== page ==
british inventions

Wondering what these three household objects have in common? Well, you guessed it. They were all invented right here in Britain. In fact, many of the things we take for granted every day were born straight out of the minds of British inventors!

Over the years, British inventors have innovated almost every aspect of our lives. From garden-care to dental-care, they've really contributed lots of things that we should be grateful for.

Want to see our top 10 famous British inventors and their inspiring creations? Just keep reading. More...

The worlds of science and medicine things change and develop at an alarmingly fast rate - and things won't be slowing down in 2020. We took a look at this article from the Nature Research Journal which rounds up the predictions made by some of the biggest names in science to give you an idea of what to expect in the coming year. 

 

 

Computing Cancer

Christina Curtis - Computational and Systems Biologist at Stanford University, California

 As it stands, we don't know the process by which cancer develops - we can only sample a tumour once it's become physically detectable. This is one of the problems that researchers have been battling for years now, but Curtis' research team might have created something to help study cancer development.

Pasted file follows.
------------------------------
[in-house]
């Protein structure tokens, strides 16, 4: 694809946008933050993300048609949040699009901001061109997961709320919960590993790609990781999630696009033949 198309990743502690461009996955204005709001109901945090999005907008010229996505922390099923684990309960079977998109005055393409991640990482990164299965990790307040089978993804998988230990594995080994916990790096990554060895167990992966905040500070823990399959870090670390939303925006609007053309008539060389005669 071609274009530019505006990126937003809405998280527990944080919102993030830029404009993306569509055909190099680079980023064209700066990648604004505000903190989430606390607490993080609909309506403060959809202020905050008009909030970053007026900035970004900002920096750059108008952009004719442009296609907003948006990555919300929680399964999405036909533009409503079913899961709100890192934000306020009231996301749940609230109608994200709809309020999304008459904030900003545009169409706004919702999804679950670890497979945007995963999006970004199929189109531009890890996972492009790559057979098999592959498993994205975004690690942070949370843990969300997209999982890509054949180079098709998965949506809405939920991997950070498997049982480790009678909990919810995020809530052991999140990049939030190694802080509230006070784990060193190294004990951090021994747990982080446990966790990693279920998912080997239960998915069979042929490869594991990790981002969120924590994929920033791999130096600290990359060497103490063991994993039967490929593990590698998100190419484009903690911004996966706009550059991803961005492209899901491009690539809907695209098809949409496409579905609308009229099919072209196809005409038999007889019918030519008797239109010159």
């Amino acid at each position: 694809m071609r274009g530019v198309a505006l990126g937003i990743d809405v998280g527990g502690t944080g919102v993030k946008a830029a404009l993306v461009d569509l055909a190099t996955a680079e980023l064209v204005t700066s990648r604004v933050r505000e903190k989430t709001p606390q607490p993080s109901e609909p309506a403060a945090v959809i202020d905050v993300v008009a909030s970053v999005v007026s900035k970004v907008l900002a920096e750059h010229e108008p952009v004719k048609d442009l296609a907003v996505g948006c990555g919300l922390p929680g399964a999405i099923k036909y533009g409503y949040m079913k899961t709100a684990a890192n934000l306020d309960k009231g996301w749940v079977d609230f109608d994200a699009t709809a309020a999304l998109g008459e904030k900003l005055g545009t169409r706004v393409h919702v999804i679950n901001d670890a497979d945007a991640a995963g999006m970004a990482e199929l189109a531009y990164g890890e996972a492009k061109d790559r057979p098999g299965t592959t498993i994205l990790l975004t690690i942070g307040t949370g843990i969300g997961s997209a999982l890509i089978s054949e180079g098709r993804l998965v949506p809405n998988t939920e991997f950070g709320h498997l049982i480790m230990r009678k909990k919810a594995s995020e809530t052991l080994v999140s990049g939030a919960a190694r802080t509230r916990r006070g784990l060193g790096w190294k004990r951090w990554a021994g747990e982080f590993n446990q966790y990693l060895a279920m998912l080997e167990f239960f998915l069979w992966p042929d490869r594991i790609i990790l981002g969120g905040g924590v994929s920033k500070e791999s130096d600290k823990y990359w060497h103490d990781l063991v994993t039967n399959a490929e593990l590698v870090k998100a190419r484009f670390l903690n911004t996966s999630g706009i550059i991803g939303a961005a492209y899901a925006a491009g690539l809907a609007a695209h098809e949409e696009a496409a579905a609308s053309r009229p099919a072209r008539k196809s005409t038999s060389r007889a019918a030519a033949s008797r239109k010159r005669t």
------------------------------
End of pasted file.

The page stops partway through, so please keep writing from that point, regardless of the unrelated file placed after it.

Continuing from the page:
"Our team built a computational model to explore the dynamics of tumour progression while accounting for tissue spatial structure". Using this model, the team are able to simulate different scenarios and create 'virtual tumours' that mimic the tumours of real patients.

They hope that this simulated data can be compared to real-life scenarios, allowing researchers to infer how the tumour came to be.

Better cryo-EM samples

Hongwei Wang - Structural biologist at Tsinghua University, Beijing

Cryo-EM (cryogenic electron microscopy) is a method in which biological specimens are quickly frozen in liquid nitrogen, preserving their molecules and preventing damage during the electron imaging process.

Wang predicts that in two or three years "cryo-EM will become the most powerful tool for deciphering the structures of macromolecules". Hopefully, the development of this technique will help us gain a better understanding of biochemical mechanisms, enabling better drug development.

Improving RNA Analysis

Sarah Woodson - Biophysicist at John Hopkins University in Baltimore, Maryland

Woodson is "keeping her eye on long-read RNA sequencing and live-cell imaging using light-up RNA strands called aptamers".